Can a Sacramento Seller Pull Back a Counter Offer After Signing?

pull back a counter offer

Any time prior to delivery of acceptance, a seller can pull back a counter offer.

After I answered the phone last night, I could sense the tense irritation in the caller’s tone. Uh, oh, these were the buyers who just lost a home because they did not sign the counter offer fast enough. They certainly did not want to hear that I am not their agent and cannot engage in a conversation with them; no sirree, these were folks who felt they understood exactly what had happened and they were royally screwed with a Capital R and no orgasm to boot. Except that is not what occurred.  What occurred is they did not believe a seller should pull back a counter offer.

These buyers had an interest in my listing which, after a couple weeks, became a temporary off-market property. They called me directly and wanted information shortly after I listed the home. I explained that I would not work with them because I don’t do dual representation. I will not work with a buyer while representing a seller. If they needed an agent, I offered to refer them to a team member, but they suddenly had their own agent. Well, as long as they had their own agent, then problem solved. They can call their agent and ask her to call me.

Their agent called to ask about the property in temporary off market status and inquire when it would go back on the market. Not until next month. But if the buyers wanted to submit an offer subject to inspection, that might be the way to go, I suggested. I try to suggest that solution to every buyer’s agent who calls on a TOM status listing. I’ve had several agents call about this particular listing. This is a tight market with limited inventory. If buyers can’t find a home to buy, asking their buyer’s agent to scour the TOM listings and call listing agents is a good strategy.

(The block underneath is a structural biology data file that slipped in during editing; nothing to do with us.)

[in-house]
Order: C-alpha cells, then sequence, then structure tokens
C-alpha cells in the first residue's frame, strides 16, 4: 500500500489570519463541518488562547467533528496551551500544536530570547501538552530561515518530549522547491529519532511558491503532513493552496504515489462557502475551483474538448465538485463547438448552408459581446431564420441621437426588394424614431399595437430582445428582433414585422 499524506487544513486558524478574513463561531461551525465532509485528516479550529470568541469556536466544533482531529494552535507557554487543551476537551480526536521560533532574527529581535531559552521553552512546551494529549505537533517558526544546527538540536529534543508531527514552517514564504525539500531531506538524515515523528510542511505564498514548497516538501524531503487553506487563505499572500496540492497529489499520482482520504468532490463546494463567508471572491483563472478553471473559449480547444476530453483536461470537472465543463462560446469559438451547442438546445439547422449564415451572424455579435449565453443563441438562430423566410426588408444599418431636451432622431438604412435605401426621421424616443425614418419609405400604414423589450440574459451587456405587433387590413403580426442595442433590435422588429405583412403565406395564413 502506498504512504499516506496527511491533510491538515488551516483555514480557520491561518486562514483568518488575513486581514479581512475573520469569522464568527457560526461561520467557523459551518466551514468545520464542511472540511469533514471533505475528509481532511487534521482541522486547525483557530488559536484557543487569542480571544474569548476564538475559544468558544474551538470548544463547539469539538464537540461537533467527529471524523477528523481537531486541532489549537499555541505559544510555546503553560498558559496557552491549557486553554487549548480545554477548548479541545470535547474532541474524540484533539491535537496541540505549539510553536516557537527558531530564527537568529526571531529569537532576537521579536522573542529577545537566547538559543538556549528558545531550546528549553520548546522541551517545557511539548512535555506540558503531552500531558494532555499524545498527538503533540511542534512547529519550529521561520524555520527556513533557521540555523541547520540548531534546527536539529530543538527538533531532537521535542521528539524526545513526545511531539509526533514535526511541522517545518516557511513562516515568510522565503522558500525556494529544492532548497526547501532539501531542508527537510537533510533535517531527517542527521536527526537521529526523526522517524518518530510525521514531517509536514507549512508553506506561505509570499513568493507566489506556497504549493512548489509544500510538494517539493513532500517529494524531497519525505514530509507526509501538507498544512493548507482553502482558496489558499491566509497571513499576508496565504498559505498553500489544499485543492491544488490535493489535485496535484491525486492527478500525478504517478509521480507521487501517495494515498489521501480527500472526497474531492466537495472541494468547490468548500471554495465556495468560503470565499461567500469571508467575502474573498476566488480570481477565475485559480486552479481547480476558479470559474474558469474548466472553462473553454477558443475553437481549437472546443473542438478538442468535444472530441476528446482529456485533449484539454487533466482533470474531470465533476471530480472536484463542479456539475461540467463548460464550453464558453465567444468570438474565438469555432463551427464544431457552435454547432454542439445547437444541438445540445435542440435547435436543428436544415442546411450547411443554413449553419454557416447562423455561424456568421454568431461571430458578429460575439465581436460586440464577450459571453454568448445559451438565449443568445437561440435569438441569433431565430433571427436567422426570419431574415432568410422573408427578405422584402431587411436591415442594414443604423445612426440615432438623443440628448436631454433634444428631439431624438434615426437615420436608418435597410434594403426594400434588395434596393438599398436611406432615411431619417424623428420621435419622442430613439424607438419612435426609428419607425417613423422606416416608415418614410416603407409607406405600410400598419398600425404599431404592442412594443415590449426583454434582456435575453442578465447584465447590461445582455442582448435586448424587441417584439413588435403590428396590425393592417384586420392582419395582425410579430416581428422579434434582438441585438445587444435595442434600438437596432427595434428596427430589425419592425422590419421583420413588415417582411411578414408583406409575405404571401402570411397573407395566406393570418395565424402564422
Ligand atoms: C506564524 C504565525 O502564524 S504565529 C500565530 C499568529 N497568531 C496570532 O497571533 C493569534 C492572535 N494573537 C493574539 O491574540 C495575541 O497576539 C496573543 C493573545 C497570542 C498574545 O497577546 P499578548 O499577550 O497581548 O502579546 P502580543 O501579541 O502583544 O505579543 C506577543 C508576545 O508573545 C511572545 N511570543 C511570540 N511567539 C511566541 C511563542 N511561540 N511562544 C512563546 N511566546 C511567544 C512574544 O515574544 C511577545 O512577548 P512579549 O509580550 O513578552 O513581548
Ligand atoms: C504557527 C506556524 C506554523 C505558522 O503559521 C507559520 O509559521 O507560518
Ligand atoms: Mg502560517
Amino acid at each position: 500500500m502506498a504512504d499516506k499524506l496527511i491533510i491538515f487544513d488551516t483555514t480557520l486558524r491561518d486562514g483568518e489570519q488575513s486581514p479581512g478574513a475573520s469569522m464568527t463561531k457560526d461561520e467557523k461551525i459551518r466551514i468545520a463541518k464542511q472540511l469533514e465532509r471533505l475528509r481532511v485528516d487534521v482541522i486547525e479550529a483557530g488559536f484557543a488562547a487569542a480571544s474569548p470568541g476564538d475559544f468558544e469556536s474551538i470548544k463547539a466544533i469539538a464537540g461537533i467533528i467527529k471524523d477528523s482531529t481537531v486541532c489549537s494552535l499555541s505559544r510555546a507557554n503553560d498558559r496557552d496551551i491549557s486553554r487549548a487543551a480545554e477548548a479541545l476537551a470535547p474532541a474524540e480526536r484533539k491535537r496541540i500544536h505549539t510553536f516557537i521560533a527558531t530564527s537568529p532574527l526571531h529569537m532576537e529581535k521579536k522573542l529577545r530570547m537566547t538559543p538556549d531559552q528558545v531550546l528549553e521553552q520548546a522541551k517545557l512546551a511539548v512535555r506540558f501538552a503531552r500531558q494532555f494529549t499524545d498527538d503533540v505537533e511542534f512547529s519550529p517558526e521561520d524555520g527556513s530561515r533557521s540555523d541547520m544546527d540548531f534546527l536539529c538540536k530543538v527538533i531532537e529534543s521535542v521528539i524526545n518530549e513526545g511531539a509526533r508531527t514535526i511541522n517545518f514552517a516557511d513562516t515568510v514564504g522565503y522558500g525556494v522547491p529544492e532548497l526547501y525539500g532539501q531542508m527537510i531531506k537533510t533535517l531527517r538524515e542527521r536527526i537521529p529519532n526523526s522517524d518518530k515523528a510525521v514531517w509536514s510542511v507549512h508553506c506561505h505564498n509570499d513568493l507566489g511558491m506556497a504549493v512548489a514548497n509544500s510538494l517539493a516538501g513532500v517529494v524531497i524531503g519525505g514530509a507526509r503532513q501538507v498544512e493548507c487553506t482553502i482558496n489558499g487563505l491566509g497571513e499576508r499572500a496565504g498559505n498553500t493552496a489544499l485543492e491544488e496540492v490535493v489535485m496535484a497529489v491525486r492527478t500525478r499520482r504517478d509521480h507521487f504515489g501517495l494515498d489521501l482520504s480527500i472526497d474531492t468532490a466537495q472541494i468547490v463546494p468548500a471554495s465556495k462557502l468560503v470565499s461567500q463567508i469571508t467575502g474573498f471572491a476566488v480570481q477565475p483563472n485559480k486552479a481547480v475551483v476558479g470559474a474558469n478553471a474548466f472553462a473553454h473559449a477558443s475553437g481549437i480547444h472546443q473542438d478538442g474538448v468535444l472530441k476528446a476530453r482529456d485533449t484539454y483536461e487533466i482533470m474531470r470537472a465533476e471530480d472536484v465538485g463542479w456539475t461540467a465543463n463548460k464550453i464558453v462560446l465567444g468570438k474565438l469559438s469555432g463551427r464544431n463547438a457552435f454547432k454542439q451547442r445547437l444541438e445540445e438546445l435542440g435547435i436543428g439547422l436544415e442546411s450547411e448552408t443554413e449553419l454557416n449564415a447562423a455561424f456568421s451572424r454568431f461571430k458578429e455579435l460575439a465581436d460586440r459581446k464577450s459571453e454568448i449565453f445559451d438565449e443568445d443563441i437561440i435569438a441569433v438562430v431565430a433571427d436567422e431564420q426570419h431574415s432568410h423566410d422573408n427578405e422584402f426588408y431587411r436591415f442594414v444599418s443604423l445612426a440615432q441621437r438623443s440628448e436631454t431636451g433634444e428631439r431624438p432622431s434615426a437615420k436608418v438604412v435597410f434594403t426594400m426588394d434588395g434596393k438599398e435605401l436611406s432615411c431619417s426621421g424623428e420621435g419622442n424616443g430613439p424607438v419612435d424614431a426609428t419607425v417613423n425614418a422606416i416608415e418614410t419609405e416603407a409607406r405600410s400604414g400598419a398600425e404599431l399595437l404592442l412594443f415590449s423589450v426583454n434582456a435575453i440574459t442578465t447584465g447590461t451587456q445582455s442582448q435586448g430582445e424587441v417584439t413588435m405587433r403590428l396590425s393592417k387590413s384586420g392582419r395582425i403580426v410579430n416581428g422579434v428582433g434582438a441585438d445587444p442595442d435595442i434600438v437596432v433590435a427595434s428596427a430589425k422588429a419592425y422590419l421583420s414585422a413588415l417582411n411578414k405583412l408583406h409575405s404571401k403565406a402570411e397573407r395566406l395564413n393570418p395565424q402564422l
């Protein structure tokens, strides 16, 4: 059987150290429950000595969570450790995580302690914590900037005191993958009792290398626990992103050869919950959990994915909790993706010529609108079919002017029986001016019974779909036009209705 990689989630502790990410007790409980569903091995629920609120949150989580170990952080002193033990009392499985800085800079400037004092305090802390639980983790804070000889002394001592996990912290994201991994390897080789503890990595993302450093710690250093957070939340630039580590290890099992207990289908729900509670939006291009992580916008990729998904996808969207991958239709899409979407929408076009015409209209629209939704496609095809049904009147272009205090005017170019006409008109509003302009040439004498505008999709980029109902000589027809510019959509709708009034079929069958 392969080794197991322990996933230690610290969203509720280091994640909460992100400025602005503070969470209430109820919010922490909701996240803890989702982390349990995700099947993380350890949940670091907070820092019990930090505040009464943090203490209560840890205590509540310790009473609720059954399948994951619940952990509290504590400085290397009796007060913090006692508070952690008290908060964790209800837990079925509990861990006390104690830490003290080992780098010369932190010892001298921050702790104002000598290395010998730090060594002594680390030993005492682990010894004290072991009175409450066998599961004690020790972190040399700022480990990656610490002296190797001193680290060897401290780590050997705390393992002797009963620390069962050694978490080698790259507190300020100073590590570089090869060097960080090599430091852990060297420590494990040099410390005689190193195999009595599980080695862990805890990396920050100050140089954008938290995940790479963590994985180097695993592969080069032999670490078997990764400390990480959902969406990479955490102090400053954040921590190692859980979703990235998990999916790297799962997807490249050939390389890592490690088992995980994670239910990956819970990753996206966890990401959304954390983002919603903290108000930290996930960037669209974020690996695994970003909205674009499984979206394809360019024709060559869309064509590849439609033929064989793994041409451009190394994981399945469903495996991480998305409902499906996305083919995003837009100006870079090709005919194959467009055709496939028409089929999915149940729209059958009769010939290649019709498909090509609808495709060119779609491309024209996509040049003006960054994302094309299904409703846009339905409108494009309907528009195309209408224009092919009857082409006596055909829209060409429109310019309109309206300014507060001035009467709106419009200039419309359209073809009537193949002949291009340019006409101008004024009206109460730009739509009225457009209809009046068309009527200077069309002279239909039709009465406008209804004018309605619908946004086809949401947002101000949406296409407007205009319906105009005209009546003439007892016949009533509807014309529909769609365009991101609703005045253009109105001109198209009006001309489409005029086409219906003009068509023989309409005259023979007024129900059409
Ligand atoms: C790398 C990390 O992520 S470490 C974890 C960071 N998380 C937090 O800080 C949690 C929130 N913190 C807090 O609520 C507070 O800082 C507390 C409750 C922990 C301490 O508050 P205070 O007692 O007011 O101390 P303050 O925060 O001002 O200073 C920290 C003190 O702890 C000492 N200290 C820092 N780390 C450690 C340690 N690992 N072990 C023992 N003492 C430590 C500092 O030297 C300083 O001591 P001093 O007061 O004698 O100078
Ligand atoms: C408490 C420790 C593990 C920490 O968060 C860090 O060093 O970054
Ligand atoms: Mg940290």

My sellers had personal reasons for wanting to take their home off the market for a little while. Early yesterday morning, I received an offer from an agent who represented the now irate buyers. Their offer contained an element or two the sellers wished to counter, so they accepted the purchase offer subject to their own counter offer. I received the seller signed counter offer from DocuSign, sent it to the buyer’s agent and received a confirmation of receipt late morning. Tick, tick, tick. Can you hear the Sacramento real estate clock? Timing is everything. You know what happens next, right?

Late afternoon I suddenly received another offer from another buyer. What are the odds of that happening with a TOM listing? I guess in this market, those odds are pretty high. There were things about that offer that were very attractive and enticing to the sellers. As their agent, I am required to deliver that second purchase offer immediately and to point out that the sellers have a counter offer out to the first set of buyers. If that counter offer were to be signed and delivered to me, they would be in contract. Done deal. But they also had a small window of time to consider withdrawing the counter offer, if they chose to accept offer #2. Their call. Tick, tick, tick.

Of course, you know by now they did exactly what you would do. They authorized a Withdrawal of Offer, signed the WOO and I delivered it pronto to the buyer’s agent; but I also called her to explain what had happened. These things happen. Sometimes sellers pull back a counter offer. I felt empathy for the agent. I suggested her buyers could go into backup. The first set of buyers are very angry now that I did not try to persuade the sellers to stick with their offer. They felt I owed them an ethical obligation to try to keep them in contract. I’m afraid they don’t understand real estate 101. The only ethical and legal obligation I owed at that point was to my sellers.

The first set of buyers had many hours in which to return the counter offer and they didn’t sign it within that time frame. Don’t ever sit on paperwork thinking the transaction is complete. It’s not completed until all documents are delivered. Before that time, sellers are free to pull back a counter offer if they choose.

The moral of the story is if you receive a counter offer from your agent, sign it right away. Make sure it is delivered immediately. Don’t make the mistake of believing you have the luxury of time on your side. The Sacramento real estate market in its present frenzied state waits for no one.

 

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